It looks like you're using an Ad Blocker.
Please white-list or disable AboveTopSecret.com in your ad-blocking tool.
Some features of ATS will be disabled while you continue to use an ad-blocker.
(visit the link for the full news article)
The U.S. is wrestling with the worst food inflation in 17 years, and analysts expect new data due on Wednesday to show it's getting worse. That's putting the squeeze on poor families and forcing bakeries, bagel shops and delis to explain price increases to their customers.
U.S. food prices rose 4 percent in 2007, compared with an average 2.5 percent annual rise for the last 15 years, according to the U.S. Department of Agriculture. And the agency says 2008 could be worse, with a rise of as much as 4.5 percent.
Higher prices for food and energy are again expected to play a leading role in pushing the government's consumer price index higher for March.
Analysts are forecasting that Wednesday's Department of Labor report will show the Consumer Price Index rose at a 4 percent annual rate in the first three months of the year, up from last year's overall rise of 2.8 percent.
For the U.S. poor, any increase in food costs sets up an either-or equation: Give something up to pay for food.
"I was talking to people who make $9 an hour, talking about how they might save $5 a week," said Kathleen DiChiara, president and CEO of the Community FoodBank of New Jersey. "They really felt they couldn't. That was before. Now, they have to."
The Labor Department reported Tuesday that wholesale prices rose by 1.1 percent last month, the largest increase since a 2.6 percent rise last November. The November gain in the Producer Price Index was the biggest one-month jump in 33 years.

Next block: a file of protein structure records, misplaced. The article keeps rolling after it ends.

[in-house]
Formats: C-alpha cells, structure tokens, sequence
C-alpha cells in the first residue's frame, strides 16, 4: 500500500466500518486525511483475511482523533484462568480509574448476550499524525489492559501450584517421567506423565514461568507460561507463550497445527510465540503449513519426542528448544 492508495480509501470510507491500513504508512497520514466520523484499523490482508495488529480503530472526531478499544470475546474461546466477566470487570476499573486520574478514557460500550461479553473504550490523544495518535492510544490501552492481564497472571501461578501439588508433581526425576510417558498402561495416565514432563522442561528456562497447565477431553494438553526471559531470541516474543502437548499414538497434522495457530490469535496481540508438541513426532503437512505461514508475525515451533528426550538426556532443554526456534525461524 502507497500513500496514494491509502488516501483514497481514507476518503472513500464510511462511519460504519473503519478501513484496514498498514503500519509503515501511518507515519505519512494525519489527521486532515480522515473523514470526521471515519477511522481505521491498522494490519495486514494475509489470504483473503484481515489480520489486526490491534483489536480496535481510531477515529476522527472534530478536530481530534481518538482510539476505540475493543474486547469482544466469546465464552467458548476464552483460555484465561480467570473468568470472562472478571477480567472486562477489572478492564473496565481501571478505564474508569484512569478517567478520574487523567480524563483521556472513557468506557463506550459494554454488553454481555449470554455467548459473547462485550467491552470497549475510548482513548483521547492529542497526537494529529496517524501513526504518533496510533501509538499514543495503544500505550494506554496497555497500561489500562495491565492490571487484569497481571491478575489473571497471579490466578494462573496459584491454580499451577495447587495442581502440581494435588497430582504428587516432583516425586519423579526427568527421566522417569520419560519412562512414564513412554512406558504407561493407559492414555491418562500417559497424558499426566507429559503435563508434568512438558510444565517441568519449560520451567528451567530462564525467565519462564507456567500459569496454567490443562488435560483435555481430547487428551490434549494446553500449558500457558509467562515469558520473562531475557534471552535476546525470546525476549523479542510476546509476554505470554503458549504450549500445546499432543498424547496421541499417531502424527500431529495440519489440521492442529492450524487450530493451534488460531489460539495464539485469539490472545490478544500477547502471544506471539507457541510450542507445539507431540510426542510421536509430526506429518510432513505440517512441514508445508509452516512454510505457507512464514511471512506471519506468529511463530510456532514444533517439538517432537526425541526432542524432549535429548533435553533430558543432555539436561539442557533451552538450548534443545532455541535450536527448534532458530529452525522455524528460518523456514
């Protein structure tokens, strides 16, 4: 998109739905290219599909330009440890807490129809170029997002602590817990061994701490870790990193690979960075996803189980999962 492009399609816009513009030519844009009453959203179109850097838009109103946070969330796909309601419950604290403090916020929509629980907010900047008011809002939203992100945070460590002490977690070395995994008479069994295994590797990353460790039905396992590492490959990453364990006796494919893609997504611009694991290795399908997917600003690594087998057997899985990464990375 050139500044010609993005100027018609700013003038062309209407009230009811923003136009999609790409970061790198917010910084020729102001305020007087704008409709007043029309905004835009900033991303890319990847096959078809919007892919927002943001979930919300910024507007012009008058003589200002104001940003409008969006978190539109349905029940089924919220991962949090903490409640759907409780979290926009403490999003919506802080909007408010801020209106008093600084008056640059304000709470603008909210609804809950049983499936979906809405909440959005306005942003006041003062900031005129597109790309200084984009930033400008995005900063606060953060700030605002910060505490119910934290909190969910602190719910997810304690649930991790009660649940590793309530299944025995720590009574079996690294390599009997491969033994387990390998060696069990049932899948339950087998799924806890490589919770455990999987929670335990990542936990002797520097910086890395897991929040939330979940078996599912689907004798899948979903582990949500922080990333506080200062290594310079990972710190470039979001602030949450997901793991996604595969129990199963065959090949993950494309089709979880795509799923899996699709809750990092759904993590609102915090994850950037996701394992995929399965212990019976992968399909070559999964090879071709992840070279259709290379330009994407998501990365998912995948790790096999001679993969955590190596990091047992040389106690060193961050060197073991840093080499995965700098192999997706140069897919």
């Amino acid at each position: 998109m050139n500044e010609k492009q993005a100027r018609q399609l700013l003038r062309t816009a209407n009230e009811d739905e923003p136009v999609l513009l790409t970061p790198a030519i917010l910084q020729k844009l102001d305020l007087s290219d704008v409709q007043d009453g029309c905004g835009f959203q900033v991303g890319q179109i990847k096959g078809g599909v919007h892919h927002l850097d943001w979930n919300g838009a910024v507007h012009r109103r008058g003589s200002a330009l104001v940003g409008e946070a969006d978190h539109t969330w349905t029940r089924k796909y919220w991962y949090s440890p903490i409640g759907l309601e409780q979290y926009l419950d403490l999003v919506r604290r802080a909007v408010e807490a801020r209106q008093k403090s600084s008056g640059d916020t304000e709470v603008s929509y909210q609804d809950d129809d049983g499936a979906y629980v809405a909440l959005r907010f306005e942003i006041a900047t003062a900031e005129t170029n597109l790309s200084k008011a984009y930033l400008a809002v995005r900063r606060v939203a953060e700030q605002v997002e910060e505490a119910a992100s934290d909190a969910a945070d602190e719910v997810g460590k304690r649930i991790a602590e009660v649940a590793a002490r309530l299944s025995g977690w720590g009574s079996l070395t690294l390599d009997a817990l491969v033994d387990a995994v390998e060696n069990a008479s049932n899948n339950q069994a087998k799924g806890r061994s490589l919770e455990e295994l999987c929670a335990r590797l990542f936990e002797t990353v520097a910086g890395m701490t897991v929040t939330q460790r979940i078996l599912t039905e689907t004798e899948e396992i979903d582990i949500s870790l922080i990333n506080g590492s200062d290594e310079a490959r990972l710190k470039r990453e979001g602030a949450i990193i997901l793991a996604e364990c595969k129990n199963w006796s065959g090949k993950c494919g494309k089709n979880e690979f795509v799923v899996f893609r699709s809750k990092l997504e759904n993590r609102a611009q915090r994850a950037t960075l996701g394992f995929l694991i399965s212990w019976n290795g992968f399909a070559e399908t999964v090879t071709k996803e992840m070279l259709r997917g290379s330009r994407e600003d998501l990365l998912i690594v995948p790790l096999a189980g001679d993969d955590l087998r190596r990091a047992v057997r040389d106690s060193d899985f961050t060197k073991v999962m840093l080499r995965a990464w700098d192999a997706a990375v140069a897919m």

Analysts had expected a much more moderate 0.4 percent rise in wholesale prices for the month. However, food costs, which had fallen by 0.5 percent in February, leapt by 1.2 percent last month, propelled upward by big gains in vegetables and beef and the biggest increase in rice prices in more than five years. Those were far higher increases in food prices than expected.
In military history it's well known that if you control the food supply, you control the people. Few people know that a secure area inside Wal-Mart headquarters in Bentonville, AR has a sign declaring that secured area belongs to Homeland Security. Wal-Mart will become the food distributor for America under a rationing program. There is no other larger food store chain that can provide the required logistics that store can. In the 1990's, the military quietly did walk-throughs of all the major food store chains around the country taking notes. Somewhere there is a document detailing what the plans are. Certainly at the very least, it will entail securing ALL the grocery stores of any size. Small corner grocery stores will be cleaned out in a day or two, and would be of no interest to the military.